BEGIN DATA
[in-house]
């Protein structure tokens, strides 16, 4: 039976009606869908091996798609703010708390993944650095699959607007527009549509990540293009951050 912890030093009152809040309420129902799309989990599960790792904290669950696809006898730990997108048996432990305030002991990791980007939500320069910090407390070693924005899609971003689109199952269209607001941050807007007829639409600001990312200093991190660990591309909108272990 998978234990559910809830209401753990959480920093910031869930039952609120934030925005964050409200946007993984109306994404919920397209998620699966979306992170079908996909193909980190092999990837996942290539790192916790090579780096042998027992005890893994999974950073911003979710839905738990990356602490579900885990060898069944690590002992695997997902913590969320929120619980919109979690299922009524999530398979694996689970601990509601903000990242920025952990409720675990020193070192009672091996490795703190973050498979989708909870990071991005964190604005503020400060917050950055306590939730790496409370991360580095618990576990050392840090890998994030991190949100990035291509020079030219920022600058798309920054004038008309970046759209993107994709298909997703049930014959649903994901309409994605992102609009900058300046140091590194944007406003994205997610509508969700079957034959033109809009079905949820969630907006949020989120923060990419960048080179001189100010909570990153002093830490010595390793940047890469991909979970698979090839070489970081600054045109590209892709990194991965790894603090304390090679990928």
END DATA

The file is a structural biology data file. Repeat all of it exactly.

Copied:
[in-house]
């Protein structure tokens, strides 16, 4: 039976009606869908091996798609703010708390993944650095699959607007527009549509990540293009951050 912890030093009152809040309420129902799309989990599960790792904290669950696809006898730990997108048996432990305030002991990791980007939500320069910090407390070693924005899609971003689109199952269209607001941050807007007829639409600001990312200093991190660990591309909108272990 998978234990559910809830209401753990959480920093910031869930039952609120934030925005964050409200946007993984109306994404919920397209998620699966979306992170079908996909193909980190092999990837996942290539790192916790090579780096042998027992005890893994999974950073911003979710839905738990990356602490579900885990060898069944690590002992695997997902913590969320929120619980919109979690299922009524999530398979694996689970601990509601903000990242920025952990409720675990020193070192009672091996490795703190973050498979989708909870990071991005964190604005503020400060917050950055306590939730790496409370991360580095618990576990050392840090890998994030991190949100990035291509020079030219920022600058798309920054004038008309970046759209993107994709298909997703049930014959649903994901309409994605992102609009900058300046140091590194944007406003994205997610509508969700079957034959033109809009079905949820969630907006949020989120923060990419960048080179001189100010909570990153002093830490010595390793940047890469991909979970698979090839070489970081600054045109590209892709990194991965790894603090304390090679990928």